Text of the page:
Reasons 4 of 5 HIV+ Children Not on Drugs

Lack of Technology for early detection of HIV in infants, exposure to re-infections and improper coordination of treatments in Adolescents are now responsible for slow down in HIV/AIDS prevention in West and Central Africa.

These are some of the key findings from a new report just released by UNICEF and UNAIDS in Dakar, Senegal to mark World AIDS day.

This report is being released just as experts at a forum organised by Public Affairs Section of US Consulate with Lagos State University College of Medicine call for improved coordination among three-tiers of government in prompt distribution of HIV drugs to public treatment sites.

The experts also call for government social support for positive parents to aid early disclosure of HIV/AIDS status to children as sure way to improve on Adolescents treatment adherence.

Edamisan Temiye

Chief Executive Officer(CEO) Lagos State AIDS Control Agency, Dr. Oluseyi Temowo, blamed scarcity of third-line treatment at treatment sites on “poor coordination between Central Medical Stores, Oshodi and public facilities”.

Paediatric Hematologist at Lagos University Teaching Hospital (LUTH), Professor Edamisan Temiye expressed worry that HIV+ parents still hesitate largely about early disclosure thus fueling non-compliance and treatment failure among young people.

Acting Public Affairs Officer, Public Affairs Section US Consulate General Lagos,  Kevin Krapf also decried “insufficient recommended number of HIV testing and counselling centers and Low access of antiretroviral treatment” to People Living with HIV(PLWHIV) as reasons for spread of the disease in Nigeria.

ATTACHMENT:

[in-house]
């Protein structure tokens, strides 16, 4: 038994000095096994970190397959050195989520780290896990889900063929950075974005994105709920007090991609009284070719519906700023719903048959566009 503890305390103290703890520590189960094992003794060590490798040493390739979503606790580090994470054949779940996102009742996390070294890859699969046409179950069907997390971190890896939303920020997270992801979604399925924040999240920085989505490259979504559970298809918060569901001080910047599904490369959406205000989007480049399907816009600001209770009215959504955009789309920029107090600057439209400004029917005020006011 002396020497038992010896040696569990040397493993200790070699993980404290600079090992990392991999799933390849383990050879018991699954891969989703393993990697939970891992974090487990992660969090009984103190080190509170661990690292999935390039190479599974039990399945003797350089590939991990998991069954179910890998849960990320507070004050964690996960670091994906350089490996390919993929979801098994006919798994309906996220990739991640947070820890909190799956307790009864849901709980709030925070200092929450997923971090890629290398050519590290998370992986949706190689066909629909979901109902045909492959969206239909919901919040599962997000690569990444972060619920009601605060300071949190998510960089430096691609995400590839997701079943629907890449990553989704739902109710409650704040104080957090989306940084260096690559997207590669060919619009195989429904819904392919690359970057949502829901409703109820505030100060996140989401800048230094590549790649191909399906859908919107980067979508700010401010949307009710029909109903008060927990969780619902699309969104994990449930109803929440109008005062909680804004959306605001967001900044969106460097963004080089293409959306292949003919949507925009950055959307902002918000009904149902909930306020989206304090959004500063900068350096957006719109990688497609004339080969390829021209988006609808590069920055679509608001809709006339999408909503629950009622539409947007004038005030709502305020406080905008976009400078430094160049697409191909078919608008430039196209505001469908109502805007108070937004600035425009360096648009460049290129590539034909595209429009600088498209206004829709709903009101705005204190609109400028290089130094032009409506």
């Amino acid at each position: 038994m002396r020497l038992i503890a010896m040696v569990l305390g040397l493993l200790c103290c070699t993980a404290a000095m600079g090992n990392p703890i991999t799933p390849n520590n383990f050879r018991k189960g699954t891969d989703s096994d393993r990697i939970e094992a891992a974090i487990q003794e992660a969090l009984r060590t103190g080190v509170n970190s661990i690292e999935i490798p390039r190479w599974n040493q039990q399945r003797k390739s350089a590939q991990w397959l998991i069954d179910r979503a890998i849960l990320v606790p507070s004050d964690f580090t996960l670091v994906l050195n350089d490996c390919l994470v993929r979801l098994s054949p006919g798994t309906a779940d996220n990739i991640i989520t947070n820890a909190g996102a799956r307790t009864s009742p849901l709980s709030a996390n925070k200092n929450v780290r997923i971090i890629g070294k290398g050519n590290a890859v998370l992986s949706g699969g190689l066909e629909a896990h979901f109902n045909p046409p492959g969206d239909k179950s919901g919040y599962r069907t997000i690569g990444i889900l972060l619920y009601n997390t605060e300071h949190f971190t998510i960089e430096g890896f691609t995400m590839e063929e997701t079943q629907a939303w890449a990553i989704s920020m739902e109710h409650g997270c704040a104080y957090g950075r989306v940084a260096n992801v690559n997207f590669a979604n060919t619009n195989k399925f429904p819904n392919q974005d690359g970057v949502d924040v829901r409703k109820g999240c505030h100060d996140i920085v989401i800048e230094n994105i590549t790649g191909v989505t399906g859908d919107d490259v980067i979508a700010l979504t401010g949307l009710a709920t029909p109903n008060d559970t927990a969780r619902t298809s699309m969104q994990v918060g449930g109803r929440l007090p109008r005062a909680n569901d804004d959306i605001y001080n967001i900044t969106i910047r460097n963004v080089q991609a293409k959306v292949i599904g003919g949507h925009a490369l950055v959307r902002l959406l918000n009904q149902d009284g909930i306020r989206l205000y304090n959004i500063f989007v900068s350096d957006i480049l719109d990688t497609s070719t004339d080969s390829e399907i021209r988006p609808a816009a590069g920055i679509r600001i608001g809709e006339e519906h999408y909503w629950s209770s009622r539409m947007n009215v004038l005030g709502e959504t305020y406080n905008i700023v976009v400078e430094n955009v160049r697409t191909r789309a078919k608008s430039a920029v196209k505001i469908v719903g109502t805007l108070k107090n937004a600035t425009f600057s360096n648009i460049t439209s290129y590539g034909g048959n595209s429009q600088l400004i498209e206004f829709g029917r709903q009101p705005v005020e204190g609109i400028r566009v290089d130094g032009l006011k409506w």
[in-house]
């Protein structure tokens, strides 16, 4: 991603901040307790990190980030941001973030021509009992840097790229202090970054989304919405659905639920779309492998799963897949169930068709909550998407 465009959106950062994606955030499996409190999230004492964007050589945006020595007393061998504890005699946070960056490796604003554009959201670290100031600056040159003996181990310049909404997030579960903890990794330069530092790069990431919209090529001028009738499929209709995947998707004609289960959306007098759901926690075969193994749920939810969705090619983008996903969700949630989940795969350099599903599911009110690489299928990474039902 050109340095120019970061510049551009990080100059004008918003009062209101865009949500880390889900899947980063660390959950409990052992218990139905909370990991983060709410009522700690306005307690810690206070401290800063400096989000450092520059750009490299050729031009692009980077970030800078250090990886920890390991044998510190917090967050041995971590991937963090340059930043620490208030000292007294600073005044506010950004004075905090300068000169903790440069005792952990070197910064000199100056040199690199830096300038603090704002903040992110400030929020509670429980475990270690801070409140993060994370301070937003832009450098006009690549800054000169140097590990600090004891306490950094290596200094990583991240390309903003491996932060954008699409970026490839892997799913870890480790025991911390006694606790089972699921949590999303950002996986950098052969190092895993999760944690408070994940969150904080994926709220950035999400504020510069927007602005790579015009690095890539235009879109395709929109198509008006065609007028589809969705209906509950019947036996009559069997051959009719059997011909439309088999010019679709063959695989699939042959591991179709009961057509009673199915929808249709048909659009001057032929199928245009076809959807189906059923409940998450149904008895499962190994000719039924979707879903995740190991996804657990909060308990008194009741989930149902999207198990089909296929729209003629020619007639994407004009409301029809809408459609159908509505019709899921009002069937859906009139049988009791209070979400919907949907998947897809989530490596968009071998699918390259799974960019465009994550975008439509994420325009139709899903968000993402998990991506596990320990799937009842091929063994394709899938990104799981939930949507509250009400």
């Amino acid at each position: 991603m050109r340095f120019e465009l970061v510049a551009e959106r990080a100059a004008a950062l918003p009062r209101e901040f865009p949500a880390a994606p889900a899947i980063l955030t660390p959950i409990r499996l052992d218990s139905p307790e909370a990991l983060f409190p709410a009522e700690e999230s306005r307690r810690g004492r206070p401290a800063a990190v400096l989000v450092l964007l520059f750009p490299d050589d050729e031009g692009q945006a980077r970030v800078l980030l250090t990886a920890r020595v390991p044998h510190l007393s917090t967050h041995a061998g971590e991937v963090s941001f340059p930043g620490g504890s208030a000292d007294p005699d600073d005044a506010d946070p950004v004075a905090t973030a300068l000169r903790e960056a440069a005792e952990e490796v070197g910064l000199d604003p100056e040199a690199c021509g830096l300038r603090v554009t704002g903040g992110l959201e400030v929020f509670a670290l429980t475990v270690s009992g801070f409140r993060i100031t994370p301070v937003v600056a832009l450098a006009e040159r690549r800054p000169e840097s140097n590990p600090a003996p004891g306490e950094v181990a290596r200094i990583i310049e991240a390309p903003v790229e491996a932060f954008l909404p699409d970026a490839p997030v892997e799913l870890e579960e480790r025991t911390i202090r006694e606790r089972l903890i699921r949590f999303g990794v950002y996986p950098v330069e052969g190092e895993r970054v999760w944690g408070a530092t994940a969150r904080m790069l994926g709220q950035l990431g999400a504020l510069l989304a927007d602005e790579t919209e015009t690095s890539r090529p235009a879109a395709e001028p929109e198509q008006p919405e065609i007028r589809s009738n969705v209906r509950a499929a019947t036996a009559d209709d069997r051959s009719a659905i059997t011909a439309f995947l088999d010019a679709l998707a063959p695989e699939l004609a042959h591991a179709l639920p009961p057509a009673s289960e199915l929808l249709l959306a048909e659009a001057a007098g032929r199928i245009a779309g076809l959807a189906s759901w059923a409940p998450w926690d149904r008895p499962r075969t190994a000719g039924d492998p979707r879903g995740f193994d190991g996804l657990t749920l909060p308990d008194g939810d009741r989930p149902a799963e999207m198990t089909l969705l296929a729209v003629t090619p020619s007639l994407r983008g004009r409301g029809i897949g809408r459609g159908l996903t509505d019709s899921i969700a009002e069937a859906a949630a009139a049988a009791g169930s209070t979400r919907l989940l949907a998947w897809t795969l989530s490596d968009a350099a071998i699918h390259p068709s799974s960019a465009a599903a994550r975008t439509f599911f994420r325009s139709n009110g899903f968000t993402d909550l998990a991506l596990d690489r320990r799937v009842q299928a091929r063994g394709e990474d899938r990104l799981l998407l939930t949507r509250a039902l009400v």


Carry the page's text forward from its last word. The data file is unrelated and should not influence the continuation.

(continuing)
While acknowledging progress in several areas, the UNICEF /UNAIDS report , Step Up the Pace: Towards an AIDS-free generation in West and Central Africa, reveals that West and Central Africa is lagging behind on nearly every measure of HIV prevention, treatment and care programmes for children and adolescents.

It observed that in 2016, an estimated 60,000 children were newly infected with HIV in West and Central Africa.

“It is tragic that so many children and adolescents today are not receiving the treatment they need just because they have not been tested,” said Marie-Pierre Poirier, UNICEF’s West and Central Africa Regional Director.

“We need to make better use of innovations to increase early diagnosis and improve access to HIV treatment and care for children. For example, the point-of-care technology diagnostic brings testing closer to where children attend health services and self-testing can be a good option for adolescents who may be more comfortable with it”, said Poitier.

Oluseyi Temowo

The region’s coverage of life-saving antiretroviral therapy among children living with HIV is the lowest in the world because many countries have limited capacity to perform the tests needed for early infant diagnosis.

The report indicates that with the region’s youth population expected significant growth within coming decades,  in countries like the Democratic Republic of the Congo and Nigeria, the numbers of children and adolescents becoming infected with HIV and dying from AIDS is likely to remain high, unless the HIV response – both prevention and treatment – improves dramatically.

The report highlights that the 24 countries that make up the West and Central Africa region are home to 25 per cent of children aged 0–14 years living with HIV worldwide.

“Leaders of the region have endorsed a Catch-Up plan aiming to triple the number of people on treatment in the region – including children – by the end of 2018, the key issue now is to accelerate implementation,” said Luiz Loures, UNAIDS Deputy Executive Director.

The report proposes key strategies that will enable countries to accelerate progress in curbing the spread of disease. These include:

1.    A differentiated HIV response focusing on unique epidemiological and local contexts in each country and community.

2.    The integration of HIV services into key social services including health, education and protection.

3.    Community ownership and local governance of the HIV response including working with families, better placed to help reduce stigma, access prevention and treatment.

4.    Investment in innovations to remove barriers to scale-up including new diagnostic and biomedical approaches such as point of care diagnostics, HIV self-testing and pre-exposure treatment. 

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